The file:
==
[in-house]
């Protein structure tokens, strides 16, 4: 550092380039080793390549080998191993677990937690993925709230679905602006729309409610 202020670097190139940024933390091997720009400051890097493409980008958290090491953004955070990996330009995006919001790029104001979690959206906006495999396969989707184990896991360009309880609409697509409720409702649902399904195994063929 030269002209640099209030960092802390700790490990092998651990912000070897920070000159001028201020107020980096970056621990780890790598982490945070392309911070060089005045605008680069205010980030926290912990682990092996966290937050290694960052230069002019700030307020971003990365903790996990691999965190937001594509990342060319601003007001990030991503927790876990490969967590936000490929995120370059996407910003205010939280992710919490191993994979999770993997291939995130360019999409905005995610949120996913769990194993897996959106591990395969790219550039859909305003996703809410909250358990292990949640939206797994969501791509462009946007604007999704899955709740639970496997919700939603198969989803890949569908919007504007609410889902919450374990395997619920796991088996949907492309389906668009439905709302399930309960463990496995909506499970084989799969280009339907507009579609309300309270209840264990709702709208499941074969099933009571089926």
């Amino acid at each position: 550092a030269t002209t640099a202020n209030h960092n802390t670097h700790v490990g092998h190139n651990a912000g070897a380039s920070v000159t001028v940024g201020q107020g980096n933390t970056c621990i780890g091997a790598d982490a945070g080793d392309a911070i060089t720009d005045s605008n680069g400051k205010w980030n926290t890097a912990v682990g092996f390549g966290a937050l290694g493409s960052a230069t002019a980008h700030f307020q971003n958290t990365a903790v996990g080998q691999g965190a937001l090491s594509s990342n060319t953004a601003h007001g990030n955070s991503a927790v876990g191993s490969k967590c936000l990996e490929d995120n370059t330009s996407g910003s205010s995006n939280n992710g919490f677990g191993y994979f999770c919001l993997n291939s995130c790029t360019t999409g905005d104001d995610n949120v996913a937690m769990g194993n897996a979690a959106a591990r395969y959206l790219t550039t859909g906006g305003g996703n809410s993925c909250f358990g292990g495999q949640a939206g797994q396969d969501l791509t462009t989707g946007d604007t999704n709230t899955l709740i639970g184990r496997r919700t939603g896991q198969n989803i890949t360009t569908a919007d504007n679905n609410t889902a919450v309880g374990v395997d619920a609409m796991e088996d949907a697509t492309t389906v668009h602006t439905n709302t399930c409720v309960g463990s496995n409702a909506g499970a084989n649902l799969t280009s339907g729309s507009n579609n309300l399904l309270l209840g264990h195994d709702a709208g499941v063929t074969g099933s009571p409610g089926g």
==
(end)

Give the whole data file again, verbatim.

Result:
[in-house]
């Protein structure tokens, strides 16, 4: 550092380039080793390549080998191993677990937690993925709230679905602006729309409610 202020670097190139940024933390091997720009400051890097493409980008958290090491953004955070990996330009995006919001790029104001979690959206906006495999396969989707184990896991360009309880609409697509409720409702649902399904195994063929 030269002209640099209030960092802390700790490990092998651990912000070897920070000159001028201020107020980096970056621990780890790598982490945070392309911070060089005045605008680069205010980030926290912990682990092996966290937050290694960052230069002019700030307020971003990365903790996990691999965190937001594509990342060319601003007001990030991503927790876990490969967590936000490929995120370059996407910003205010939280992710919490191993994979999770993997291939995130360019999409905005995610949120996913769990194993897996959106591990395969790219550039859909305003996703809410909250358990292990949640939206797994969501791509462009946007604007999704899955709740639970496997919700939603198969989803890949569908919007504007609410889902919450374990395997619920796991088996949907492309389906668009439905709302399930309960463990496995909506499970084989799969280009339907507009579609309300309270209840264990709702709208499941074969099933009571089926």
């Amino acid at each position: 550092a030269t002209t640099a202020n209030h960092n802390t670097h700790v490990g092998h190139n651990a912000g070897a380039s920070v000159t001028v940024g201020q107020g980096n933390t970056c621990i780890g091997a790598d982490a945070g080793d392309a911070i060089t720009d005045s605008n680069g400051k205010w980030n926290t890097a912990v682990g092996f390549g966290a937050l290694g493409s960052a230069t002019a980008h700030f307020q971003n958290t990365a903790v996990g080998q691999g965190a937001l090491s594509s990342n060319t953004a601003h007001g990030n955070s991503a927790v876990g191993s490969k967590c936000l990996e490929d995120n370059t330009s996407g910003s205010s995006n939280n992710g919490f677990g191993y994979f999770c919001l993997n291939s995130c790029t360019t999409g905005d104001d995610n949120v996913a937690m769990g194993n897996a979690a959106a591990r395969y959206l790219t550039t859909g906006g305003g996703n809410s993925c909250f358990g292990g495999q949640a939206g797994q396969d969501l791509t462009t989707g946007d604007t999704n709230t899955l709740i639970g184990r496997r919700t939603g896991q198969n989803i890949t360009t569908a919007d504007n679905n609410t889902a919450v309880g374990v395997d619920a609409m796991e088996d949907a697509t492309t389906v668009h602006t439905n709302t399930c409720v309960g463990s496995n409702a909506g499970a084989n649902l799969t280009s339907g729309s507009n579609n309300l399904l309270l209840g264990h195994d709702a709208g499941v063929t074969g099933s009571p409610g089926g």